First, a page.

Because plaintiff's April 26th filing addressed the merits of defendants' motion to dismiss, but also requested an extension of time to oppose the motion to dismiss, defendants sought clarification from the court. Dckt. No. 336. Accordingly, on May 27, 2011, the court granted plaintiff 30 days to either file an opposition to the motion to dismiss, or a statement indicating that his April 26th filing would serve as his opposition brief. Dckt. No. 337.

The court also denied plaintiff's requests for counsel and sanctions.*fn7 Id.

In response, plaintiff filed a "Request for Order Requiring that his Legal Property Be Provided." Dckt. No. 339. He also requested counsel, and asked for clarification of the May 27th order, stating that it left him "very confused." Dckt. No. 340. Plaintiff followed up with another filing, indicating that his April 26th filing would serve as his opposition brief, but describing that decision as "forced," because the court would not appoint counsel, he did not have access to his property, and he did not want to risk dismissal of his case. Dckt. No. 341.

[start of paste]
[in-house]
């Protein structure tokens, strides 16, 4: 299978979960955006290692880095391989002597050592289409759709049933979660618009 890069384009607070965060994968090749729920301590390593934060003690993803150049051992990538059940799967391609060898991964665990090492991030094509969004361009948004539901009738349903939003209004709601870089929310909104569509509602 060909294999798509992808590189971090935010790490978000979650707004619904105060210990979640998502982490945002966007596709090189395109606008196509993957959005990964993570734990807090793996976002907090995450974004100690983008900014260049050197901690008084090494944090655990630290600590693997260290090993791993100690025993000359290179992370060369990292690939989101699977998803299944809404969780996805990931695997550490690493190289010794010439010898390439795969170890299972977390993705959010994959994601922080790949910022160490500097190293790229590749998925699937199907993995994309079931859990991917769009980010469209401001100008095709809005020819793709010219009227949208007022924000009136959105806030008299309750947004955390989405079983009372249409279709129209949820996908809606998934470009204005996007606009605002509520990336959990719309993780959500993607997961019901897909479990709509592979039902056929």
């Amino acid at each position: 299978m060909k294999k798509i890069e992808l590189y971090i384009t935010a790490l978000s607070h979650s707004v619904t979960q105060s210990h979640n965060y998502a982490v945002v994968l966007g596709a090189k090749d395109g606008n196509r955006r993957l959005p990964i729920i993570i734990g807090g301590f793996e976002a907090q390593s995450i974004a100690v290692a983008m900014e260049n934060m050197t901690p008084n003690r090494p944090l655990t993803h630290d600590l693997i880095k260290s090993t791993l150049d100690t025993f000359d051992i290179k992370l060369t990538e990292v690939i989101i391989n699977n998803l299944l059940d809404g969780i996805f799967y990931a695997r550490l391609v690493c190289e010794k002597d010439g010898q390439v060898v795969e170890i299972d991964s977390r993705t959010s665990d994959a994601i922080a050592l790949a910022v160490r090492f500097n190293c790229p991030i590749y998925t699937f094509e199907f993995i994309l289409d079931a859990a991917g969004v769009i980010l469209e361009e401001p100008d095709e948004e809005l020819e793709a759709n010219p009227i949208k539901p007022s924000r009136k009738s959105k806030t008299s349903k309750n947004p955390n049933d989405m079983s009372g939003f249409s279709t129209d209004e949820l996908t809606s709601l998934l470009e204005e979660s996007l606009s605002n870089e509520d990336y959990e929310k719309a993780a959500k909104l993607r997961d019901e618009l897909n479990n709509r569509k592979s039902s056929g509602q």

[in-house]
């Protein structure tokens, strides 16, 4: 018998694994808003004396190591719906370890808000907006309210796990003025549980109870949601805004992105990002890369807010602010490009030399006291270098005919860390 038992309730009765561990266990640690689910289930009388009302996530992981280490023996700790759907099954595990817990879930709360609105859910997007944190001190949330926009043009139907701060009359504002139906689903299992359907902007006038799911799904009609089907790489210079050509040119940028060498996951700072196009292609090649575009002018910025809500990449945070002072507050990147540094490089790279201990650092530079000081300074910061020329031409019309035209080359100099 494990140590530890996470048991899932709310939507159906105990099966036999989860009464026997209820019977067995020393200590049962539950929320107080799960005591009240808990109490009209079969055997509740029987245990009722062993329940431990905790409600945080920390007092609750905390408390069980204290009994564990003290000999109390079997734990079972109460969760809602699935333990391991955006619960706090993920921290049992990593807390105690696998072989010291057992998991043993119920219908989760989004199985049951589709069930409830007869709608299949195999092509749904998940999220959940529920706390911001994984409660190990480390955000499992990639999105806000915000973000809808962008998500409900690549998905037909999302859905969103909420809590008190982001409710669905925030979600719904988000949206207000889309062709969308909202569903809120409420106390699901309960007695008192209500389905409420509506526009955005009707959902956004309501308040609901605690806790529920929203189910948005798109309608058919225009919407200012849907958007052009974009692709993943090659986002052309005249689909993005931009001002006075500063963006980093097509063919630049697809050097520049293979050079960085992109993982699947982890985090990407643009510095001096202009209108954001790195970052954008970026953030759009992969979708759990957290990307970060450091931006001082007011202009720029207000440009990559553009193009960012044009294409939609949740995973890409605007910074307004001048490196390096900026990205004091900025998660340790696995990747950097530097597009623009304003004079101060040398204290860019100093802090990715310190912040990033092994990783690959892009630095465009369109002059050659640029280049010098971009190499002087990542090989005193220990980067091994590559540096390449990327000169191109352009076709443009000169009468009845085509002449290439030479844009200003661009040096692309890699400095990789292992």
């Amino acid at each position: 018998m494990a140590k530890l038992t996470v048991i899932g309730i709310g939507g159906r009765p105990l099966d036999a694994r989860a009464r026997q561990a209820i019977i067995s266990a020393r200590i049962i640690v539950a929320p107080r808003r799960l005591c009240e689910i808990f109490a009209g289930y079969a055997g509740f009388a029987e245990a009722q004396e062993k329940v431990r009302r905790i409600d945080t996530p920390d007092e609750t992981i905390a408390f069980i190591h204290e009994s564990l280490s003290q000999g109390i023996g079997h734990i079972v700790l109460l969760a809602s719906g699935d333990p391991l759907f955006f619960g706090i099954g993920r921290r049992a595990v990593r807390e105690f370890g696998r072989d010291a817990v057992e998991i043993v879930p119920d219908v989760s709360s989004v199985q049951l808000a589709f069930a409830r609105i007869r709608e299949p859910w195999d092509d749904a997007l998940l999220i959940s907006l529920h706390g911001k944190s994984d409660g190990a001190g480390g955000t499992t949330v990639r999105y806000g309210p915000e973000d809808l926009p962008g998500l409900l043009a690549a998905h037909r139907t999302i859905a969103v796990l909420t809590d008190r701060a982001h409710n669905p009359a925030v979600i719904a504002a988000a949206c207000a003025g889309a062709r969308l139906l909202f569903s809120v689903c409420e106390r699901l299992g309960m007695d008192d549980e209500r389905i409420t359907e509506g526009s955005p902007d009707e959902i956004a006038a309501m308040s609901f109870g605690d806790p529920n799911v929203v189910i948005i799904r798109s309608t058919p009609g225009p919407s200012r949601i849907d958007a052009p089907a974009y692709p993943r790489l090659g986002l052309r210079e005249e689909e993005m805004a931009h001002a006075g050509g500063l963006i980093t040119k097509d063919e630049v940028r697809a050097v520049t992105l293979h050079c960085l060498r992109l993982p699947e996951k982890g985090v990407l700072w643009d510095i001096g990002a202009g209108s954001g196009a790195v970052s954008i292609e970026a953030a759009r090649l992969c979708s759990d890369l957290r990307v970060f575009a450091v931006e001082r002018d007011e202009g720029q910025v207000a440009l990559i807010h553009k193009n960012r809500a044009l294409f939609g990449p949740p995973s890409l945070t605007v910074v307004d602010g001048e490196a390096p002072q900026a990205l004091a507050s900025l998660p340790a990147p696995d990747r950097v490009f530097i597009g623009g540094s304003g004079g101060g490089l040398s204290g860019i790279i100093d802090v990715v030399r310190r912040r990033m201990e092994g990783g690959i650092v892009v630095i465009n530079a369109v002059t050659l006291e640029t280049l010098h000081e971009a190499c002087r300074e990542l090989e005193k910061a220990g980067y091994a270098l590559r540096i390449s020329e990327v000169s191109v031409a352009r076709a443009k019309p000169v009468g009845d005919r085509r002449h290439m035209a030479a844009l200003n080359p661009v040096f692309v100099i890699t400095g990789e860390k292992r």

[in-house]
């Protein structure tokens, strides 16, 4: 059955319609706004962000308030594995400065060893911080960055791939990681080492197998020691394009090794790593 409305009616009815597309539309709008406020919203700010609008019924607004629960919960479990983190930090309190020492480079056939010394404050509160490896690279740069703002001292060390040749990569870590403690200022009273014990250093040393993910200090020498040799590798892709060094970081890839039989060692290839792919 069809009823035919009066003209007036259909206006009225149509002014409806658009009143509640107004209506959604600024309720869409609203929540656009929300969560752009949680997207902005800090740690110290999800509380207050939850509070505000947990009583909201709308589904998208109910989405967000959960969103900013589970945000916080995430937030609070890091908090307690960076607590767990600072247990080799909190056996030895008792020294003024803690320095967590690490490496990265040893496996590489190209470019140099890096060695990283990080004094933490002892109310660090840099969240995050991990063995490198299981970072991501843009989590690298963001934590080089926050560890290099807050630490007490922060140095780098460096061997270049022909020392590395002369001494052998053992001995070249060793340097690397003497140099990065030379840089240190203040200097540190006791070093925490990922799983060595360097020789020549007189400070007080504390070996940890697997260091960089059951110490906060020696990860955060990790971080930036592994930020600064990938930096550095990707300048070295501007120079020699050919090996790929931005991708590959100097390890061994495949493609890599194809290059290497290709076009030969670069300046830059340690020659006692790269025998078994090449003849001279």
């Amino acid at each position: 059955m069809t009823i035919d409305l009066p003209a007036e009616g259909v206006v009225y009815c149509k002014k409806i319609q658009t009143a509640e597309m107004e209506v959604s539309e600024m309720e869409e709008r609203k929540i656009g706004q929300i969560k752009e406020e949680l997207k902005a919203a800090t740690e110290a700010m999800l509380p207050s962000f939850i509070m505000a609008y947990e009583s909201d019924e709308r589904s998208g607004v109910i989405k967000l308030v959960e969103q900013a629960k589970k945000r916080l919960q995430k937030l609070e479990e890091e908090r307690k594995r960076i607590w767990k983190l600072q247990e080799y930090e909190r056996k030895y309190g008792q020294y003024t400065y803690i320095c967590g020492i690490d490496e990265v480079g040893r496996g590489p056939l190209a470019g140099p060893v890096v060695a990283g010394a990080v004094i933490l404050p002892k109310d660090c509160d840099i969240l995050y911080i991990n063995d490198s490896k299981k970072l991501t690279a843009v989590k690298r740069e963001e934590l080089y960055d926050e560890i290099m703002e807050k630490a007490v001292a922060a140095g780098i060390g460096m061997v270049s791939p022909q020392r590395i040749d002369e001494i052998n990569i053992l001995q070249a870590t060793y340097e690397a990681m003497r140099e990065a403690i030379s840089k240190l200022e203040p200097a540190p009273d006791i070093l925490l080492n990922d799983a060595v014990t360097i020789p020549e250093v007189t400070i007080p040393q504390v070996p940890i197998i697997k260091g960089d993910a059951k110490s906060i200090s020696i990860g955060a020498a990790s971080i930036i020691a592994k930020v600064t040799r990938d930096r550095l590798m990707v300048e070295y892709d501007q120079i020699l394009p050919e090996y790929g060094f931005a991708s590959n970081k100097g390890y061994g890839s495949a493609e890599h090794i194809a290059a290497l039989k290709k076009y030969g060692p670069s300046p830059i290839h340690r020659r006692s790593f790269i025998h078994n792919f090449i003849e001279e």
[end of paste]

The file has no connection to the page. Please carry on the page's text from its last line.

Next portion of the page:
Thereafter, plaintiff was granted a 30 day extension of time to file an amended opposition brief. Dckt. No. 342 (Order dated September 13, 2011). The court also informed plaintiff that, if needed, he could file a request more time along with an explanation as to why he had been unable to complete the opposition brief in the time allowed. Dckt. No. 342. Plaintiff was also informed that if he failed to seek an additional extension of time, his April 26th filing would serve as his opposition brief. Id. Plaintiff did not seek an additional extension of time.*fn8